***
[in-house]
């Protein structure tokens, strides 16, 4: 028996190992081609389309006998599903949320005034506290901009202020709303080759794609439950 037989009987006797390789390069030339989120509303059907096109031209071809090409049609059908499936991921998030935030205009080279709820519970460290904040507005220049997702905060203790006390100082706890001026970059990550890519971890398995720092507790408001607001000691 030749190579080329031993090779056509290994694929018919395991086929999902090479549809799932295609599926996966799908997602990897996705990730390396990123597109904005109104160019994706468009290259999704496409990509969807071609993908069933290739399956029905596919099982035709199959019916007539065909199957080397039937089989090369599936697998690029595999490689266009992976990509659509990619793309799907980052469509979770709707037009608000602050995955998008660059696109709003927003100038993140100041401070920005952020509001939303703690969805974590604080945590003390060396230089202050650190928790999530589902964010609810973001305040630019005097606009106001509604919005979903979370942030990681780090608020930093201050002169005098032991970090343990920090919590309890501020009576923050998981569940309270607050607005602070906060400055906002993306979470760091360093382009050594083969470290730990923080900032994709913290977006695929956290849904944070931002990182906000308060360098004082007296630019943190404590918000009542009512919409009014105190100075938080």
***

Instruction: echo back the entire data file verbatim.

[in-house]
């Protein structure tokens, strides 16, 4: 028996190992081609389309006998599903949320005034506290901009202020709303080759794609439950 037989009987006797390789390069030339989120509303059907096109031209071809090409049609059908499936991921998030935030205009080279709820519970460290904040507005220049997702905060203790006390100082706890001026970059990550890519971890398995720092507790408001607001000691 030749190579080329031993090779056509290994694929018919395991086929999902090479549809799932295609599926996966799908997602990897996705990730390396990123597109904005109104160019994706468009290259999704496409990509969807071609993908069933290739399956029905596919099982035709199959019916007539065909199957080397039937089989090369599936697998690029595999490689266009992976990509659509990619793309799907980052469509979770709707037009608000602050995955998008660059696109709003927003100038993140100041401070920005952020509001939303703690969805974590604080945590003390060396230089202050650190928790999530589902964010609810973001305040630019005097606009106001509604919005979903979370942030990681780090608020930093201050002169005098032991970090343990920090919590309890501020009576923050998981569940309270607050607005602070906060400055906002993306979470760091360093382009050594083969470290730990923080900032994709913290977006695929956290849904944070931002990182906000308060360098004082007296630019943190404590918000009542009512919409009014105190100075938080």